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USC founders plot international Fashion Rocks concept

Angus Morrison and David Douglas, the original founders of USC, are understood to have created a spin-off premium branded fashion concept dubbed the new “Wade Smith or Selfridges” from the Fashion Rocks event they own.

The duo, who left their non-executive directorships of USC in recent weeks, have begun touting for brand support for the new concept and are thought to be in talks with property agents about several units, including sites in Glasgow, Manchester and London.

Morrison, who is leading the project, is also understood to be in talks with etail platform providers about creating a transactional website for Fashion Rocks. Online will form a key plank of astrategy that will include an international roll-out.

Fashion Rocks launched in 2003 as part of an initiative to raise money for charity the Prince’s Trust. The concept was to bring together big-name designer catwalks with live music performances - in fusions such as Armani and Beyoncé, Lily Allen and Chanel, and Mariah Carey and Versace - in high-profile cities such as London, Miami and Rio de Janeiro. Morrison and Douglas were brought into the business in the mid-2000s and plan to harness its global branding and PR power through the new etail format and retail chain.

The pair, who also hold a stake in streetwear brand Gio-Goi, believe the Fashion Rocks retail concept could be rolled out internationally, with stores opening in existing and future event locations such as Rio de Janeiro and Singapore.

The chain is likely to stock premium and designer brands such as those that have featured as part of previous events. Sources said a second spin-off concept was also being planned, which would focus on denim brands such as G-Star and Diesel. A source said: “The premium core concept would be the most important focus, but they do think there is opportunity to link a denim offer in with that.”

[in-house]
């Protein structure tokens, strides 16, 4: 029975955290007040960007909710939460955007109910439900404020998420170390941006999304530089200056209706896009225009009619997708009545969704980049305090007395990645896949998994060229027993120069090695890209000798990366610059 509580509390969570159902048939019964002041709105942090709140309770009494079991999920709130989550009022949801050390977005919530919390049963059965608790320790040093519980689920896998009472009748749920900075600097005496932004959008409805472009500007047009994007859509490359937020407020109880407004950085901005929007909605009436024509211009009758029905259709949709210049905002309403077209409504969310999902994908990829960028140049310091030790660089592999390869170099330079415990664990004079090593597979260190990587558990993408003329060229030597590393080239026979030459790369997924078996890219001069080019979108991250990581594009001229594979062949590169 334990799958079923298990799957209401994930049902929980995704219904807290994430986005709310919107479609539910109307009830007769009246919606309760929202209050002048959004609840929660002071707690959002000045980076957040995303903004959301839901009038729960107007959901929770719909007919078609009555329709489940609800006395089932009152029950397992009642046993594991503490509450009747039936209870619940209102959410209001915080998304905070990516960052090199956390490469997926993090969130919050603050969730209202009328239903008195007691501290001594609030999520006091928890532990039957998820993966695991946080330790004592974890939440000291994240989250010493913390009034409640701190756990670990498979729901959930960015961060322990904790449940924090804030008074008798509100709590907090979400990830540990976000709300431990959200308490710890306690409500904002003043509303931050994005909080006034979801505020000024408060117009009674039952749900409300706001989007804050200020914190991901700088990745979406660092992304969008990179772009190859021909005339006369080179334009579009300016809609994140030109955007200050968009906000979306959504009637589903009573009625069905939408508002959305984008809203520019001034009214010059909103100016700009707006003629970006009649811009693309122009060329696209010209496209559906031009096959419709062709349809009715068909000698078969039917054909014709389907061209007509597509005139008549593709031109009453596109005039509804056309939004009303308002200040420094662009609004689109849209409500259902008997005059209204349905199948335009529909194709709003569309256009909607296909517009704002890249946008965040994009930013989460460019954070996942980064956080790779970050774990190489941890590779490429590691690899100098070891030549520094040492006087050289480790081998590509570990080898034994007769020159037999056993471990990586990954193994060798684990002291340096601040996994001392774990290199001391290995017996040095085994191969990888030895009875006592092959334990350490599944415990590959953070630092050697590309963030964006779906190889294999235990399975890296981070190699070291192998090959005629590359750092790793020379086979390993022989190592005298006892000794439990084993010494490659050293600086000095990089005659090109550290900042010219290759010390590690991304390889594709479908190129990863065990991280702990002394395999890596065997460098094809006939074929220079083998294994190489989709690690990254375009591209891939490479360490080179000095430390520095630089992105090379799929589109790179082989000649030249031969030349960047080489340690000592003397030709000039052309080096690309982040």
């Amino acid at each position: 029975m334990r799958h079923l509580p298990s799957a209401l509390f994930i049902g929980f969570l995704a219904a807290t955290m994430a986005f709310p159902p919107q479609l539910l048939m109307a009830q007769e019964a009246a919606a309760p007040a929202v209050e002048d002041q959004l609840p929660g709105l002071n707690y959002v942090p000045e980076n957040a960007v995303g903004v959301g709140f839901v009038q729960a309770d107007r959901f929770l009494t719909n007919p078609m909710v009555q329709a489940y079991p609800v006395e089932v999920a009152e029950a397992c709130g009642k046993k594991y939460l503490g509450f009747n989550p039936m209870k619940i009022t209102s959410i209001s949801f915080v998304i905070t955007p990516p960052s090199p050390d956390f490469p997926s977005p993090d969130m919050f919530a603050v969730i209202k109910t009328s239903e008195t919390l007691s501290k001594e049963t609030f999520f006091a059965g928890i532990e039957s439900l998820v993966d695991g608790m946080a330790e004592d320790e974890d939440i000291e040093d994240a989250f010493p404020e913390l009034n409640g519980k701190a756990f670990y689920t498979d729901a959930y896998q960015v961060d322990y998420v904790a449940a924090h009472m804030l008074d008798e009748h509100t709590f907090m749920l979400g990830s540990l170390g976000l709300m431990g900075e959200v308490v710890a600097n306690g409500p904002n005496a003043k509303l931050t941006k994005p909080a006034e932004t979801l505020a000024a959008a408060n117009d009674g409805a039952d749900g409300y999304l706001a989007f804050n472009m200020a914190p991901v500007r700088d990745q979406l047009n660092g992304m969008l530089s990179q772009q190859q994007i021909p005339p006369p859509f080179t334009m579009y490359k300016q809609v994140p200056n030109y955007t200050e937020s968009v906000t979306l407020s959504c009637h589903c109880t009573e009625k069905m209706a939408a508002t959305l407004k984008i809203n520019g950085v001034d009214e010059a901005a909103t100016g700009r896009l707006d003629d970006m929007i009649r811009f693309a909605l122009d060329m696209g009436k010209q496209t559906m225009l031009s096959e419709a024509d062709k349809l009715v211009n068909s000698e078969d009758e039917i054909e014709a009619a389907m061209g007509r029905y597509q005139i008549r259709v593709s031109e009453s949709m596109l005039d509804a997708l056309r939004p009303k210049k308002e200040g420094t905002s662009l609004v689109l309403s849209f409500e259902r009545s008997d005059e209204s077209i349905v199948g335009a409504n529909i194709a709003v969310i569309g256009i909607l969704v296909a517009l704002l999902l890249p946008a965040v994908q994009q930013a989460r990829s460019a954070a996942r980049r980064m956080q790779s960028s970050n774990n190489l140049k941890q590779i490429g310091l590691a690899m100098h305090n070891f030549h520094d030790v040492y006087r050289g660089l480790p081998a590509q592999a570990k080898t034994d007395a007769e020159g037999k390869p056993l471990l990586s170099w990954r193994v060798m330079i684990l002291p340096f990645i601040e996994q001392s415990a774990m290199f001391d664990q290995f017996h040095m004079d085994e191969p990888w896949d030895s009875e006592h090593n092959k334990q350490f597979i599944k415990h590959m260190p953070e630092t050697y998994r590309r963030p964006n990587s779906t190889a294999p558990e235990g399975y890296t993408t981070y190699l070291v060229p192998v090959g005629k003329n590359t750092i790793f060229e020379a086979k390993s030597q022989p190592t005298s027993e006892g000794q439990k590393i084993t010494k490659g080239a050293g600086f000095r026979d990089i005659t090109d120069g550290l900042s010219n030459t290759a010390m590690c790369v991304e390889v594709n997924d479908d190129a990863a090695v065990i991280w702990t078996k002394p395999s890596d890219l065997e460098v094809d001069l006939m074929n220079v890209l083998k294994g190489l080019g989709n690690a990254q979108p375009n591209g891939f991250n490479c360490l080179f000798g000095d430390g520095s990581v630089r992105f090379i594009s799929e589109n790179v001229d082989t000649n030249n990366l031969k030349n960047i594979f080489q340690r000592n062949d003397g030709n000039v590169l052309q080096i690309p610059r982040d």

Morrison and Douglas, who netted around £27m when they offloaded young fashion chain USC, which they founded together, to Sir Tom Hunter in 2004, are understood to have already held talks with several private equity and venture capitalist firms about financing the roll-out. A source close to the financing said: “Interest has been really strong. The difference is that with this retail concept comes a big PR and media event machine, which is very attractive.”

There is no timescale for the launch and sources said there were still “balls in the air” in terms of sites and suppliers. However a 20,000 sq ft to 25,000 sq ft unit is thought to have been identified as a potential target on Glasgow’s Buchanan Street.

The financial source said: “They are looking at how best to get the biggest mass volume the quickest to propel Fashion Rocks forward. It’s complicated as so many things hinge on each other.”

Until recently, Douglas had been leading the revival of USC, having been brought back into the business by Hunter as a non-executive director following a pre-pack administration in December 2008. Douglas had taken charge of buying. Morrison too has resigned as a non-executive director.

A spokesman for Hunter said: “Angus and David have done a great job for us over the past year on buying strategy and as they did it became very clear we needed more, not less, resource on this… Clearly with Gio-Goi to run, and many other interests, that was a challenge, so we’ve resourced up on buying teams to allow them to seamlessly exit the business. They remain key contacts… and Gio-Goi a core brand for USC.”

He declined to comment on rumours that the duo had tried to buy back USC from Hunter last month.

Morrison and Douglas could not be reached as Drapers went to press.

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